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Physical Sciences of the Ocean: A report to IAPSO/IUGG

Physical Sciences of the Ocean: A report to IAPSO/IUGG

There has been significant advancement in research and development activities in the field of Physical Sciences of the Oceans in India in the 21st century. Since January 2000 to February 2018, 2345 research papers were published in this field. About 4827 Indian researchers were involved in authoring/co-authoring these papers in collaboration with 44 foreign countries. The steady growth in the number of papers published in different areas of physical sciences of oceans can be seen in Fig. 1 which depicts the number of papers published each year. The number of publications steadily rose from about 30 in 2000 to more than hundred in 2006-2007 and then increased rapidly to 240 papers per year in 2015. The same number continued in the later years also. Research areas within the broad category of physical sciences of the oceans, in which significant research have been carried out in India can be further classified as follows (number of publications in each category are given in brackets).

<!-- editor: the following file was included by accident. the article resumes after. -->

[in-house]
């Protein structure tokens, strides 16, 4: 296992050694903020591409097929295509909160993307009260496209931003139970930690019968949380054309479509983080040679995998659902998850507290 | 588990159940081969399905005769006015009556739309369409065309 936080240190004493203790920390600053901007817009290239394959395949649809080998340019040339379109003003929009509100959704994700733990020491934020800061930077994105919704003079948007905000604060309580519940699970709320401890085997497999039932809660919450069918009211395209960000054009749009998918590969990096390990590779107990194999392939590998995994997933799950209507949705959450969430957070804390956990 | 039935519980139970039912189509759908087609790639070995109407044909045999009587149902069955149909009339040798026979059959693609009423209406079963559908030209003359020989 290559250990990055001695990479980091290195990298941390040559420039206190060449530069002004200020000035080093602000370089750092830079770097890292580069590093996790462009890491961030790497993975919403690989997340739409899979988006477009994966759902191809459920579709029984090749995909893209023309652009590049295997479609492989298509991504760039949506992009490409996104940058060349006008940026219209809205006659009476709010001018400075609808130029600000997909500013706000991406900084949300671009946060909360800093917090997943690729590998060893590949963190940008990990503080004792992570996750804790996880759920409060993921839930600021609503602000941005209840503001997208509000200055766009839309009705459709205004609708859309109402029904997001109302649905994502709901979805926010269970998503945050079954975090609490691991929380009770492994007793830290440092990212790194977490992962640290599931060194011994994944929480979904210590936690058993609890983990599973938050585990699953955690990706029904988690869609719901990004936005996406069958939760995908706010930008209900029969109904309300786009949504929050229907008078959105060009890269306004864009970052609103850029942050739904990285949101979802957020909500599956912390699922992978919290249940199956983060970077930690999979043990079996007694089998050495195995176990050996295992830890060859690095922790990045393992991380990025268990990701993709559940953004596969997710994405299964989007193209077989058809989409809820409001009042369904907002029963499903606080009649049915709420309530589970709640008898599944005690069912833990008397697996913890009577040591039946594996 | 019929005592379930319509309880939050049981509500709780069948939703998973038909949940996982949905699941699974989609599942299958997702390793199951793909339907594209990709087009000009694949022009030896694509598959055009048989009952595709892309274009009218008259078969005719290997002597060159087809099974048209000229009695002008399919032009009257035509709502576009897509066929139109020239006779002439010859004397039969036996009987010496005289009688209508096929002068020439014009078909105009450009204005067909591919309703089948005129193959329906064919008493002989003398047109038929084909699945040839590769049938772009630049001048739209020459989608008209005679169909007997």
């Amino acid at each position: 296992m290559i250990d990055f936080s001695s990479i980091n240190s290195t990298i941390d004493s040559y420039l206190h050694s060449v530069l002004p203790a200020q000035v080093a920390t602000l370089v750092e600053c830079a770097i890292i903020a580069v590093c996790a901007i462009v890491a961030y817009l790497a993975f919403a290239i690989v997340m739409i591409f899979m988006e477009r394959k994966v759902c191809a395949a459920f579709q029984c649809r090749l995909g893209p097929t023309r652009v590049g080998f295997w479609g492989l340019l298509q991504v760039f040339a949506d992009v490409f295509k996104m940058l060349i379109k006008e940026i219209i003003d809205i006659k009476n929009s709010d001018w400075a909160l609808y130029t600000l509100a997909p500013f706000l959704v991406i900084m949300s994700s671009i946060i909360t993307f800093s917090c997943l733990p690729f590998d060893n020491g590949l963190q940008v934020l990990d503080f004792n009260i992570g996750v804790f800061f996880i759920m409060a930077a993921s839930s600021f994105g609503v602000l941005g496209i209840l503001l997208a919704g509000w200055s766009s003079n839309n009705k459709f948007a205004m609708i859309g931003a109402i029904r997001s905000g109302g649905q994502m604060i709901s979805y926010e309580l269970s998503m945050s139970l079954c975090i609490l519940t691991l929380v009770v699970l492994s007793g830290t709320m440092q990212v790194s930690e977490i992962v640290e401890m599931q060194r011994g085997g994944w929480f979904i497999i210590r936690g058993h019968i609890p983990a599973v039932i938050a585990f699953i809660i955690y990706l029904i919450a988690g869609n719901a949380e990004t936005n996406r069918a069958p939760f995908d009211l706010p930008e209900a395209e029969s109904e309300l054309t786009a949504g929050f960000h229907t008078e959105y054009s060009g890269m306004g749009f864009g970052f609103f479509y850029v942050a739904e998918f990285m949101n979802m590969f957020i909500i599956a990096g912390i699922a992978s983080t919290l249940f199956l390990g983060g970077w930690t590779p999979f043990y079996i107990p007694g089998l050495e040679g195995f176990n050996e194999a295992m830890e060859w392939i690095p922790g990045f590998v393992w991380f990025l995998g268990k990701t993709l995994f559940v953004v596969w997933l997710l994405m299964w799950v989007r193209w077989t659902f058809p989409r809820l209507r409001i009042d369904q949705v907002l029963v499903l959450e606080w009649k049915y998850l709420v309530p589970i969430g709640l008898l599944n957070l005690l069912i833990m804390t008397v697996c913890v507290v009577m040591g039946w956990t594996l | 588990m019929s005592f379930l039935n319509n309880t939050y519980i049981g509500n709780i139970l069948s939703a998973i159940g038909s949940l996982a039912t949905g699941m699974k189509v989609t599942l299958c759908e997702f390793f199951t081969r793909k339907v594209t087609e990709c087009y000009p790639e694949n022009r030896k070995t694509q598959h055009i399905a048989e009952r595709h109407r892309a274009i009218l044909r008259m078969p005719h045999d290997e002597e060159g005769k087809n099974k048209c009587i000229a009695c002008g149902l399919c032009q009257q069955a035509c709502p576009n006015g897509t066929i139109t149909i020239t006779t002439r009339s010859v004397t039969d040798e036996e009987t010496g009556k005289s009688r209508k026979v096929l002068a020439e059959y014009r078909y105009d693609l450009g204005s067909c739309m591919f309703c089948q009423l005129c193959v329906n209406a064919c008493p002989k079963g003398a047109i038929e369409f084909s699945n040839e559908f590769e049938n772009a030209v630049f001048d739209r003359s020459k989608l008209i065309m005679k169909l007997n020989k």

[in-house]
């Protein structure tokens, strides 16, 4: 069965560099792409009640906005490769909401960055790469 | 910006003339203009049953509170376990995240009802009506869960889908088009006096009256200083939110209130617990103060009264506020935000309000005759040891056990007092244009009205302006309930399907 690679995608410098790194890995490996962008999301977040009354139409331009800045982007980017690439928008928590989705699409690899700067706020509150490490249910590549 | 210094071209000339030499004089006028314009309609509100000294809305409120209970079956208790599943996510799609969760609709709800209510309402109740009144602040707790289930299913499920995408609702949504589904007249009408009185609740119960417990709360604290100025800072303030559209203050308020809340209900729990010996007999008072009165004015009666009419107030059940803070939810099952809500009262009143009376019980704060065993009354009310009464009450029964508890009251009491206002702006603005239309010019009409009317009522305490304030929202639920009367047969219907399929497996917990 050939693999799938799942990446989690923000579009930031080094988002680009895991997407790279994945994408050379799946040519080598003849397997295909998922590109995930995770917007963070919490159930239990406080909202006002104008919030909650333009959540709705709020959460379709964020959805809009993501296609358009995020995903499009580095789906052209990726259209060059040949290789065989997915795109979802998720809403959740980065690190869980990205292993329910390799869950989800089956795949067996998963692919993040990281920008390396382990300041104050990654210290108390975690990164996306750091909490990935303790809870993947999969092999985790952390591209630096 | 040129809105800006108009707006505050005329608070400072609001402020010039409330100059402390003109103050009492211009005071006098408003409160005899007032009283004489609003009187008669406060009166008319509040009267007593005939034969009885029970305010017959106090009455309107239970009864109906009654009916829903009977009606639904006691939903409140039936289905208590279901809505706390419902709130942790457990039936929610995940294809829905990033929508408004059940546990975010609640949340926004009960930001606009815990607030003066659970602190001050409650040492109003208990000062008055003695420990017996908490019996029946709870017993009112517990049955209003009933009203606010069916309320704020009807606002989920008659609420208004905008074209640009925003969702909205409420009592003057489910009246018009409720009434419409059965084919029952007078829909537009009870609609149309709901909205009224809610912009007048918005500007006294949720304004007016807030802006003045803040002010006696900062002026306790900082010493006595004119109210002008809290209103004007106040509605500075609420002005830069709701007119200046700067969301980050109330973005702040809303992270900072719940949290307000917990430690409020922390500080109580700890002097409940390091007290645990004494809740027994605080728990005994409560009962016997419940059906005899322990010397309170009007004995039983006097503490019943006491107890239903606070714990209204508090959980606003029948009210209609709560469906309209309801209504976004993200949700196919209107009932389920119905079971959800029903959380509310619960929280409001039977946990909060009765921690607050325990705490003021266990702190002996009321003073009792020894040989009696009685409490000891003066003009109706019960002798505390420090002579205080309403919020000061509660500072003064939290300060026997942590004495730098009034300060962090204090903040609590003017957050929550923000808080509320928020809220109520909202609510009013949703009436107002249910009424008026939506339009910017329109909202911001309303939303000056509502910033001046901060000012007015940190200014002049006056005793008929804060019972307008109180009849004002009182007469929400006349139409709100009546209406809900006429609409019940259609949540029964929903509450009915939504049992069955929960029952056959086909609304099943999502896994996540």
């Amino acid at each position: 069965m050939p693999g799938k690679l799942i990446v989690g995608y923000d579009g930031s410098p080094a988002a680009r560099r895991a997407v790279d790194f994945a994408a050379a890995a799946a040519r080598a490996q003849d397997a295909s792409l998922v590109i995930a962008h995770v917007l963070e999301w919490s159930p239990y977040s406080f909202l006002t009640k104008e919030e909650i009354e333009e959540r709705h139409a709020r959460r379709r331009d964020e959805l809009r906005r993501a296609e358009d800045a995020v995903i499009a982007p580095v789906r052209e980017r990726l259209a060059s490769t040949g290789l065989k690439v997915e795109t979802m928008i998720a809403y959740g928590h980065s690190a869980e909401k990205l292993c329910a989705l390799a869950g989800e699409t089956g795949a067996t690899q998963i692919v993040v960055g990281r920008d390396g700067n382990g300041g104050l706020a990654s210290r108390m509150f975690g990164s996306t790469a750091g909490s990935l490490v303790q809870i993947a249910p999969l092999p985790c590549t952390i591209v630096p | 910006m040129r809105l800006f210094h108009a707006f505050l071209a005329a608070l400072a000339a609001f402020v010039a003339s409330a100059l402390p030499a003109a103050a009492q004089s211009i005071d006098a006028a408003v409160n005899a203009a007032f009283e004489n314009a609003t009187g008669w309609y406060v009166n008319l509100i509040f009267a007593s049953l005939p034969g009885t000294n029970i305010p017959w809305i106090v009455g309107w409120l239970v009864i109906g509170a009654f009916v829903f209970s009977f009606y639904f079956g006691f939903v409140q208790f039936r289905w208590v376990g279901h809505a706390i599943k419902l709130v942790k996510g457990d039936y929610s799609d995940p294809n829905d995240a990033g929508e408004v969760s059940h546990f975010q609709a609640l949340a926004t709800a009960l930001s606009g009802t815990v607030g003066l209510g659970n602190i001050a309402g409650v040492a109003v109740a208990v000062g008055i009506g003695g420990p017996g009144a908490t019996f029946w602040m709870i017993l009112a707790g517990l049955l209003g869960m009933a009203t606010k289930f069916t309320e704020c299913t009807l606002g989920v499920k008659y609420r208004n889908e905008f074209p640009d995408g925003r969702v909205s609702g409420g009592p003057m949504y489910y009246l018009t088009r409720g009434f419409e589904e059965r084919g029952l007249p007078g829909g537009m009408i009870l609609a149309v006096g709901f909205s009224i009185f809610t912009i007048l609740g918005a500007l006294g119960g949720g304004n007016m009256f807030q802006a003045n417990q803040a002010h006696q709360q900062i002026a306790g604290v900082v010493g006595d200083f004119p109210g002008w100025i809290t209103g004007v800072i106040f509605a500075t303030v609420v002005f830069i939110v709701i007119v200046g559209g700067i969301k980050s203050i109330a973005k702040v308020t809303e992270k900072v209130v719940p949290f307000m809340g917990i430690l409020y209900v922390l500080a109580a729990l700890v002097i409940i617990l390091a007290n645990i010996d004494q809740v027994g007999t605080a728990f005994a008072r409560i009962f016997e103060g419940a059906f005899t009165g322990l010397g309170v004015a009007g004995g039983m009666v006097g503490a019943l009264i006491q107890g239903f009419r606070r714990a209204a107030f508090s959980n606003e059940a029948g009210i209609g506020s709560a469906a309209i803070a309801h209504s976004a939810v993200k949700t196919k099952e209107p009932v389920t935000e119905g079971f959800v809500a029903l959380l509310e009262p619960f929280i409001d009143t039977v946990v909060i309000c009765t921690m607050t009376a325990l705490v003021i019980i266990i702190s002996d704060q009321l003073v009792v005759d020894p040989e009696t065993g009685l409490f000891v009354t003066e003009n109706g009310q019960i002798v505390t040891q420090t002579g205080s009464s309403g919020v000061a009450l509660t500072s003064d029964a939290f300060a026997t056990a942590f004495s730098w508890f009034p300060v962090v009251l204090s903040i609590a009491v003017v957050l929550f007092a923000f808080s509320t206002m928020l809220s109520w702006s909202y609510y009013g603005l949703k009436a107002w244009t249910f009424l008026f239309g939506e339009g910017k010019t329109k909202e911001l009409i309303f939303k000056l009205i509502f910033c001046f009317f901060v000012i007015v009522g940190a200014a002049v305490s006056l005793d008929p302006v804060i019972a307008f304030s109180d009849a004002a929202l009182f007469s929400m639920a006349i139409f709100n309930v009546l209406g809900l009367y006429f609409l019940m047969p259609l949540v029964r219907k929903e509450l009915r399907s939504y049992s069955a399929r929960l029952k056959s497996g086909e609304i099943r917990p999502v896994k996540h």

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Report and Recommendations of the Task Force on the Physical Sciences

Report and Recommendations of the Task Force on the Physical Sciences

The authors conclude that these findings are in line with the earlier NCCA longitudinal study and also point out that there has been little improvement in performance in the physical sciences in relative terms in the last six years (in spite of improved mean grades in absolute terms). Questions have been asked about whether this type of comparison between subjects is defensible (and some of these concerns are articulated within the ERC report to the Task Force). However, regardless of the theoretical rationale underlying such comparisons, it remains the case that students, teachers and parents make them on a frequent basis. As a research report completed on behalf of the School Curriculum and Assessment Authority (UK) puts it: "whether or not it makes sense to compare grades across subjects, it is common practice to do so" (Fitz-Gibbon & Vincent 1994). Indeed the operation of the CAO system itself is based upon the rationale that subject grades are not just comparable but completely equivalent.